December 8, 2023

Valuation Strategy: Making Cost-Effective Choices for Legal Proceedings

By Gregory Kohr, Partner, Advisory Services & Danielle Bellomo, Director, Advisory Services

Valuation Strategy: Making Cost-Effective Choices for Legal Proceedings Valuation

Are you an accountant whom an attorney has retained, and they have requested that you provide a valuation report? Or an attorney who has recently retained a valuation expert and asked them to prepare a valuation report? At first glance, it may seem like a simple request, but it’s not that straightforward.

In our experience, often when the request is made in the context of matrimonial litigation or a potential buy/sell matter, the requested “report” may really be valuation schedules that could be used for settlement/mediation purposes or to get a sense of a business’s value. The difference in the end product is not only the number of pages but, more importantly, the cost. A trial-ready valuation report will likely cost tens of thousands more than preparing valuation schedules. So, what is the best way to determine what work product is necessary to assist the client best? Let’s briefly review the different options:

1. Valuation Schedules Only

This could be an ideal option when the parties have limited resources or prefer a more informal process, whether it’s litigation or a buy/sell. This is a particularly good option when the parties are trying to settle the case/are attending mediation. A valuation analyst should still perform all the necessary procedures as detailed in the Statement on Standards for Valuation Services (“SSVS”) by the American Institute of Certified Public Accountants1 (AICPA). Another advantage of initially preparing only schedules is that they can be converted into a formal valuation report, if necessary, as generally, schedules alone are not an acceptable expert report for trial or arbitration testimony purposes.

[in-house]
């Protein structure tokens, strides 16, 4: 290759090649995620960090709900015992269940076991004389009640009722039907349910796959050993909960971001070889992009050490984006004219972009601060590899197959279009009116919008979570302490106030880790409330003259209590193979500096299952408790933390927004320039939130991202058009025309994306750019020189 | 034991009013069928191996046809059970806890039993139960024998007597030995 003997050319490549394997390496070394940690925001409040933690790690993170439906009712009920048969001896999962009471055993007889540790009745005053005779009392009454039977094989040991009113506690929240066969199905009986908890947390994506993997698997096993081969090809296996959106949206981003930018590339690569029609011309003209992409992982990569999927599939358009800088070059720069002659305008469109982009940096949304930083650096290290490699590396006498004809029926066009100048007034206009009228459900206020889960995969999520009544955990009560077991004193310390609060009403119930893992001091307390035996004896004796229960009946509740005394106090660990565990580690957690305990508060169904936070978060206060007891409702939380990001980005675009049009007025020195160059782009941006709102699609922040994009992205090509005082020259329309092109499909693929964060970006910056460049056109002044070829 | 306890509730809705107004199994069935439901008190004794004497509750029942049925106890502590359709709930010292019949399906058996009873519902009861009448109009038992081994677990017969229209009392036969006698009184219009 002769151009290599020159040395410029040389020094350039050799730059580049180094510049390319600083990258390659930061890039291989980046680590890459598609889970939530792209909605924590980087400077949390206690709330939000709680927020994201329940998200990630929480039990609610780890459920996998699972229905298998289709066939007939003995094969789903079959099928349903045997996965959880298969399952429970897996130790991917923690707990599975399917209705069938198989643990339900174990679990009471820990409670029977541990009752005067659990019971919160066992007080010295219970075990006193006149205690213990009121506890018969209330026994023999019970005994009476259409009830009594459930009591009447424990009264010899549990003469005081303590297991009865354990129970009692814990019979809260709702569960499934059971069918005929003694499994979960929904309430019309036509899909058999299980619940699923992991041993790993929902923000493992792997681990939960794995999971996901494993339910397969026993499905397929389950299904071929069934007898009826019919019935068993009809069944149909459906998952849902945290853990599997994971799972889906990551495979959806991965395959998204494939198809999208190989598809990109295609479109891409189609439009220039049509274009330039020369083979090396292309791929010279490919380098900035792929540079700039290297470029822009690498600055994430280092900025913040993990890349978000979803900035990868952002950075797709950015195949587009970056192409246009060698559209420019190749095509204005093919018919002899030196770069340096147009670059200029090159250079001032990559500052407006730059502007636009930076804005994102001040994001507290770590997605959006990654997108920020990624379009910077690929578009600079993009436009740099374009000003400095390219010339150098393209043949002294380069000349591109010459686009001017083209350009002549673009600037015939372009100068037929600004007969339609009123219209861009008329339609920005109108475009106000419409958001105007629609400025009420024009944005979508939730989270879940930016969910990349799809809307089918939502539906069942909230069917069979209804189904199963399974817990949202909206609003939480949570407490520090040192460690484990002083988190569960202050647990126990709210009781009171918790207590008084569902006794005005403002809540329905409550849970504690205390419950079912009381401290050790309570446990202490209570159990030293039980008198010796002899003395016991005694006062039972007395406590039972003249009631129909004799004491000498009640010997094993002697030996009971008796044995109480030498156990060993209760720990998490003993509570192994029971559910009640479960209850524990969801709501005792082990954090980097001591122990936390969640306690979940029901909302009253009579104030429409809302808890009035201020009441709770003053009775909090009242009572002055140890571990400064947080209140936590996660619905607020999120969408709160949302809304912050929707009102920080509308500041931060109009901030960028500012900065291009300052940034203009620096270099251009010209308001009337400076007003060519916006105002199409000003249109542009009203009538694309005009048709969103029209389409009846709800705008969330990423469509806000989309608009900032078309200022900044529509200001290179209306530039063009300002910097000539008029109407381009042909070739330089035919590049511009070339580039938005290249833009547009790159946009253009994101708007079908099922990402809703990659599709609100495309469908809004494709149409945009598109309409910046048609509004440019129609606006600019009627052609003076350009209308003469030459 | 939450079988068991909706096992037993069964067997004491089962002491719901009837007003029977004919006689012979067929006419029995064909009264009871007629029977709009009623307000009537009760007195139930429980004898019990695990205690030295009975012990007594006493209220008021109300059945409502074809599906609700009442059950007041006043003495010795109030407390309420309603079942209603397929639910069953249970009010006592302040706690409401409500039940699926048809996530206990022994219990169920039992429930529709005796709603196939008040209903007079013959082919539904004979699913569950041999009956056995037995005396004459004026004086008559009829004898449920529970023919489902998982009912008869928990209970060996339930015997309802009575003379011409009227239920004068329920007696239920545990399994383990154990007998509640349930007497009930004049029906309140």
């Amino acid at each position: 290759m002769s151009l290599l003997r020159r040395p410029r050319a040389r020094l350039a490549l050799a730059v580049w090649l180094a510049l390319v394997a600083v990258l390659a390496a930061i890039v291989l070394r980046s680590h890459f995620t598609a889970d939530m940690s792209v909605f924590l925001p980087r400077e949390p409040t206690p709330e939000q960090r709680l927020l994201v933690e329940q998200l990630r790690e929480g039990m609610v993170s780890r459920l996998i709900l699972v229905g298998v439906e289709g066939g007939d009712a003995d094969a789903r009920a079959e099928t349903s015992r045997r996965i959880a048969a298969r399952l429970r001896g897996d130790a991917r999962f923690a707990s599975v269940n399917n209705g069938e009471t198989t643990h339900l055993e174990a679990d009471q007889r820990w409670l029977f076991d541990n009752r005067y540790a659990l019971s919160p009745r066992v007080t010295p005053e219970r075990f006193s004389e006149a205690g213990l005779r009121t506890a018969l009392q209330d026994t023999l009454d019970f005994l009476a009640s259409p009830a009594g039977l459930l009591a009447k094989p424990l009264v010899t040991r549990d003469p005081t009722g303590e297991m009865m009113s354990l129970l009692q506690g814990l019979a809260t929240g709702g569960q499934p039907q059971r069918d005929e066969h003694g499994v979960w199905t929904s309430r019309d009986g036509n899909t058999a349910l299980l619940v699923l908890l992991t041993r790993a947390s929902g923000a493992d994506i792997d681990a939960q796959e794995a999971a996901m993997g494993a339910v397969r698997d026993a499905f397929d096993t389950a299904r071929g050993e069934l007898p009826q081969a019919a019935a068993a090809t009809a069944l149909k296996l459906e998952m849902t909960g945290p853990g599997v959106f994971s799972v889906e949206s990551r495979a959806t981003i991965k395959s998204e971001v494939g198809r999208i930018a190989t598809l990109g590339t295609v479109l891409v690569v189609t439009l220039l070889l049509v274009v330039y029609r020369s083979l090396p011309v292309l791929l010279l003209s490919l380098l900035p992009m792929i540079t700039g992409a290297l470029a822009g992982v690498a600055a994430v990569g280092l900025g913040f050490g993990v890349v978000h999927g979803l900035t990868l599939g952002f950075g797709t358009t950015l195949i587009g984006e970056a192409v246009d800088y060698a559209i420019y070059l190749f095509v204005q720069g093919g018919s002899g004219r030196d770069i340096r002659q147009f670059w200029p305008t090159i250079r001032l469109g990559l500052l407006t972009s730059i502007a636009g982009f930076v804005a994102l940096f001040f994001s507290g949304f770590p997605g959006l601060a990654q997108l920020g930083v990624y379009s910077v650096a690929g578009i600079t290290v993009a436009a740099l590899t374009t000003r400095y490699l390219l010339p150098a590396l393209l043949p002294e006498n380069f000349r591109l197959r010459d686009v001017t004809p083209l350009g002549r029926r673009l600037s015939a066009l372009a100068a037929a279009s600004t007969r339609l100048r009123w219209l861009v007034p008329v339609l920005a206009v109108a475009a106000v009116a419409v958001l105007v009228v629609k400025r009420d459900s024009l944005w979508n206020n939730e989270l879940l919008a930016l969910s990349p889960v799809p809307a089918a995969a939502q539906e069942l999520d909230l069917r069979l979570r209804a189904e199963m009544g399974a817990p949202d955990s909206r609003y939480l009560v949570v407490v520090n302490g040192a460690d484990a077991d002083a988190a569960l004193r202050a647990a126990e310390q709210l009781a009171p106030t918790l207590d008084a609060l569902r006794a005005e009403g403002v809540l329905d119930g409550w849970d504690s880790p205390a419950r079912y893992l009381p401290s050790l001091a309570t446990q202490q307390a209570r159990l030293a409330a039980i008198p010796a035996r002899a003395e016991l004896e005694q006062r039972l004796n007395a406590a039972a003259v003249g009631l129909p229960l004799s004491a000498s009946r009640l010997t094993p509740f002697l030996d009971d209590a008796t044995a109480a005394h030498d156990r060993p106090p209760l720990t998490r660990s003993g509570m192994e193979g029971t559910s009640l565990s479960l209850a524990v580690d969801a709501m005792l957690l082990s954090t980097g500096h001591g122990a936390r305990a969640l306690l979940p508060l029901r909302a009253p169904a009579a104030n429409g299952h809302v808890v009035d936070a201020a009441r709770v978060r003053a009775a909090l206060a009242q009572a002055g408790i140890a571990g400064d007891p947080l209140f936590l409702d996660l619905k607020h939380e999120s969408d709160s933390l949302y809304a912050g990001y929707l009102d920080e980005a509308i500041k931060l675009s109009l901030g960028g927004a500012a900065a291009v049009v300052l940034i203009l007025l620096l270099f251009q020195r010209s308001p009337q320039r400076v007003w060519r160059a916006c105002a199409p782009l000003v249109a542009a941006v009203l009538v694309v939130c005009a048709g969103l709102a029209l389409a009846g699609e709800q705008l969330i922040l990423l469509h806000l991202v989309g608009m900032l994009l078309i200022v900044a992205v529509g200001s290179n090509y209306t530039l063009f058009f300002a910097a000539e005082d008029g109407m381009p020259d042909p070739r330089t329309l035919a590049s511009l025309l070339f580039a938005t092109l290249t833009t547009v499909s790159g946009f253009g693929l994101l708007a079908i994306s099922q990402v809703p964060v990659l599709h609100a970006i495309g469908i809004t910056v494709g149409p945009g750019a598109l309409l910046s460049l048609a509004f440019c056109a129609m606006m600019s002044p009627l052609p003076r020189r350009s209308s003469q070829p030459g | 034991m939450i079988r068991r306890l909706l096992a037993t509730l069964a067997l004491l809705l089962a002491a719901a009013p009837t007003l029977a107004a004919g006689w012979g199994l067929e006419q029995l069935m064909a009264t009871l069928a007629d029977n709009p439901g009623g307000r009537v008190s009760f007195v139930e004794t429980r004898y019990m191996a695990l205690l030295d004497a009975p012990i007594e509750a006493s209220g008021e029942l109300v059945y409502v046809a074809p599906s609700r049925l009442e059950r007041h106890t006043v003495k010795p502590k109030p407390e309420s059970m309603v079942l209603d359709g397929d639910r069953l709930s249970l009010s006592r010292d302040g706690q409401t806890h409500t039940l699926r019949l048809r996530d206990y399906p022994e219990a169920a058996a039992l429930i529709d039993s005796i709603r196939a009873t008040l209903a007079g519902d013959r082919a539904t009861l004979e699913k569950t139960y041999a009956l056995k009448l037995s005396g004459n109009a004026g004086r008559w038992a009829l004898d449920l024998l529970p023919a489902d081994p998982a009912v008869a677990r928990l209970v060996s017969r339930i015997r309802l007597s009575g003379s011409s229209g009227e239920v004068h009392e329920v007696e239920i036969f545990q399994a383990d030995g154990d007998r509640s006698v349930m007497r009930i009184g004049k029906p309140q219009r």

2. Calculation Engagement

Governed by SSVS, a Calculation Engagement does not require as many procedures as a valuation engagement, which we will discuss later. The results are expressed as a “calculated” value. In this scenario, the valuation analyst, and the client agree on the approaches and methods that will be utilized as well as the extent of the procedures the valuation analyst will perform. The calculated value can be expressed as a range or a single amount. Typically, a report will be issued indicating that it is a “Calculation Engagement.” While it is possible to submit a Calculation Report for purposes of trial or arbitration, generally, valuation analysts prefer to issue valuation engagement reports if there is the possibility they will get called to testify.

3. Valuation Engagement

Valuation Engagement are also covered under SSVS. However, unlike a Calculation Engagement, the valuation analyst is required to perform more procedures in a Valuation Engagement. A Valuation Engagement is most appropriate when the valuation analyst is free to apply the valuation approaches and methods they deem appropriate based on the specific circumstances of an engagement. The valuation results are expressed as a “Conclusion of Value.” Further, there are two types of reports in which a Valuation Engagement can be presented. One is the “Detailed Report,” which should include several sections including, but not limited to, detailed discussions regarding the analysis of the subject entity, valuation approaches and methods considered and used, valuation adjustments, and reconciliation of estimates and conclusions of value. A Summary Report is structured to provide an abridged version of the information included in a Detailed Report and, therefore, need not contain the same level of detail as a Detailed Report. However, there are still minimum requirements that are outlined within SSVS.

Next time the subject of preparing a valuation report is brought up, you will better understand the different options to discuss with the client to determine the appropriate work product given the specific situation. Often, litigation matters can spiral out of control quickly and become very costly. Careful consideration of what “report” is necessary for your client will demonstrate a high level of professionalism as well as respect for your client’s resources.


  1. SSVS was issued by the AICPA Consulting Services Executive Committee in June 2007 for engagements accepted on or after January 1, 2008.